At E3 today, Phoenix Labs announced that Dauntless’ founder’s alpha will begin on August 18th, not coincidentally the same day the NDA drops and player streaming is a go. How do you get into the founder’s alpha? With a founder’s pack, of course. The cheapest one will run you $39.99, on up to the top tier at $99.99, which is the one you’ll need to get into that alpha. (Do note that to see the founder pack details, you have to create an account on the official site first.)
The studio is also putting together a “Partner Program” for content creators, so streamers should keep an eye out for that. The E3 trailer is down below.
The other day I was reading up on how the upcoming Dauntless will feature a social hub where players congregate en masse and do their business before heading off for much smaller co-op missions on instanced maps.
It’s certainly not the first game to do this sort of lobby multiplayer setup; Destiny, Hellgate London, and Guild Wars are just some of the other online games that use this format. Heck, Secret World Legends is about to reshape and reboot the game to be just that.
It got me thinking: Is this enough for my MMO needs? If I have a social hub and a chat window wherever I go, do I really need maps with dozens of random players possibly crossing my path? Honestly, I kind of like that massively multiplayer world experience, but as long as I’m connected to other players in some respects, I can still enjoy these more limited multiplayer games.
What do you think? Are social hubs and chat windows enough for your MMO needs?
Dauntless, the monster slaying co-op game made by former Blizzard and BioWare devs, is pushing forward with its technical alpha. This past weekend, 2,000 new players were invited to join the test. Didn’t get in? Your luck should improve over the summer as Dauntless transitions into closed beta testing, followed by an open beta this fall.
The official FAQ for the game was recently expanded by the team to answer more questions from the community. This includes an explanation of how the game’s social hub works: “Ramsgate is the social center where you meet fellow slayers, enhance and craft gear, select missions, and interact with other slayers. It’s a living, breathing place that we know you’ll love spending time in.”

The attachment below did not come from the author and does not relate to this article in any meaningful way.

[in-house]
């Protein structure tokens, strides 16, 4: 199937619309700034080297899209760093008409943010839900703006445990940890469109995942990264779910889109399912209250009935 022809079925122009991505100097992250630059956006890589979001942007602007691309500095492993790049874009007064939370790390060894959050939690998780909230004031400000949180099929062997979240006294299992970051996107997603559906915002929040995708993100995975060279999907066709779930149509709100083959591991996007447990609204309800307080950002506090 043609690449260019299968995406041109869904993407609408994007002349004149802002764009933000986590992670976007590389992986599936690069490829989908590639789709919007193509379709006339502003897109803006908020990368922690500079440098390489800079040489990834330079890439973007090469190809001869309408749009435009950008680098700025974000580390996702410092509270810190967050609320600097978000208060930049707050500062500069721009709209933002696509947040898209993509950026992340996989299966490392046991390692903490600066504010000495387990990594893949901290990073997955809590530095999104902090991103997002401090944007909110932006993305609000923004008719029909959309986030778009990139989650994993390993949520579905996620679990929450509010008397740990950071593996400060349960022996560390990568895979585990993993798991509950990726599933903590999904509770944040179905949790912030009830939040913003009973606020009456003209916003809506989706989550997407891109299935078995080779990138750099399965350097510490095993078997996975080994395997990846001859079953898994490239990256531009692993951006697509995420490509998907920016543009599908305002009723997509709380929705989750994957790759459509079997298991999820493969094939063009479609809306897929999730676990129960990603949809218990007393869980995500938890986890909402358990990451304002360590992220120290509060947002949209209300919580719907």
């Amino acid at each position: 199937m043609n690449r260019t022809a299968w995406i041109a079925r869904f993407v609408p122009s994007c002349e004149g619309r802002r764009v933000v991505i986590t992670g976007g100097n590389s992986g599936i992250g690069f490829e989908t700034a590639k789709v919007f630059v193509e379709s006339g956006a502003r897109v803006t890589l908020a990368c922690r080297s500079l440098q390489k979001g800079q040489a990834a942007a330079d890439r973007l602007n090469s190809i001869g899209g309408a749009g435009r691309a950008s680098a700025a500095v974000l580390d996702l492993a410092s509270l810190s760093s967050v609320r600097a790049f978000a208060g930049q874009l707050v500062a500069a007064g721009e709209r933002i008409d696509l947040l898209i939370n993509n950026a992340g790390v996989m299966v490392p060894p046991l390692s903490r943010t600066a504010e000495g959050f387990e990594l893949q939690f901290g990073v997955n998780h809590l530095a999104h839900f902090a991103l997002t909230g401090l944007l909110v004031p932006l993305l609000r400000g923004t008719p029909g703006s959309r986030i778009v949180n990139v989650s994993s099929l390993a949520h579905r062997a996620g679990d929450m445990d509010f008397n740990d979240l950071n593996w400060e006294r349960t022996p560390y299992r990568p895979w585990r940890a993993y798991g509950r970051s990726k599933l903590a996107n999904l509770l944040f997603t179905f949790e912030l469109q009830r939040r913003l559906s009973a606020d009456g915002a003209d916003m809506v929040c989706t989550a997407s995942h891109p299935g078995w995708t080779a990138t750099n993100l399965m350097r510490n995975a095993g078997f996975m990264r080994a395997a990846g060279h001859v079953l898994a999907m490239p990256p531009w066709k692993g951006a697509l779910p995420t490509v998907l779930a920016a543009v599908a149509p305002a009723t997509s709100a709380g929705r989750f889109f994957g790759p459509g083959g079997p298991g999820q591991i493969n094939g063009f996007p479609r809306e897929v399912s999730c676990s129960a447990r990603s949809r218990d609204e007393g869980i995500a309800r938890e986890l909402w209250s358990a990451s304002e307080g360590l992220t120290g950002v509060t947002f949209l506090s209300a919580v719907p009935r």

The studio released a new trailer to provide a better understanding about the game’s basic concept (which is “hunting really big monsters”) and how it pulls this off. Watch it for yourself after the break.
Ramsgate is not the sort of city you would choose as a vacation destination. It’s cramped. It’s built in a terrible spot. It’s right on the boundary of territory filled with enormous monsters who want to stomp you into paste. But for the player characters of Dauntless, that’s exactly what makes it home. It’s a place to rest up, restock, and get ready before heading out to kill some more titanic monsters because it’s located right on the boundary of their domain and it stands as a metaphorical slap in the face to the creatures.
Also, it has dye vendors.
Obviously, players will need to be familiar with the city’s armorsmith, weaponmaster, and aethersmith. They’ll also want to visit the Stormchasers, the Crimson Blades, and the Orrery, the three factions that have set up bases within the city while jockeying for allegiance from the various monster slayers. It might not be a luxury resort, but it’s exactly the sort of city you need if you want to hunt big monsters in Dauntless… and seeing as how that’s what the actual game is all about, your options are fairly limited.
You there! When you play World of Warcraft, are you just focusing on Nether Portal Disruptors on the Broken Shore? Well, stop that; do other stuff too. And to make sure that you don’t want to do that any more, the latest round of hotfixes for the game adjusts the rewards for said disruptors, adding in lots of war supplies and dauntless tokens while removing any and all Netherchunks and Sentinax beacons. So hopefully now it’s just something you’ll want to do when it’s up, not something you wait around for.
The hotfixes also make Witchmatron Magora far more sturdy while adding in significant damage buffs for Fire Mages, Enhancement Shamans, Outlaw Rogues, and Marksmanship Hunters. You can check out the full list of hotfixes on the official site, although you probably shouldn’t do so while waiting around for Nether Portal disruption to take place. That’s not as rewarding any more, remember?
How rock and roll is the upcoming co-op monster hunting game Dauntless? You don’t even have to use a keyboard and mouse if you want to, as the game will also support controllers. The news comes to us in a preview video in which a developer fields the question of whether or not the game will allow this: “Oh yeah, Dauntless supports controllers, baby!”
Players have been cobbling together other scraps of information about this 2017 title as founder’s alpha is heading to us soon. The devs also revealed some details about the game’s founder’s packs and free-to-play model. “Ultimately, because we believe that the best games are played with your friends, we decided if we kept our player hats on and stayed true to our vision, we could bring this game to more folks through F2P,” the team wrote.
Check out all of the news for yourself in the videos below.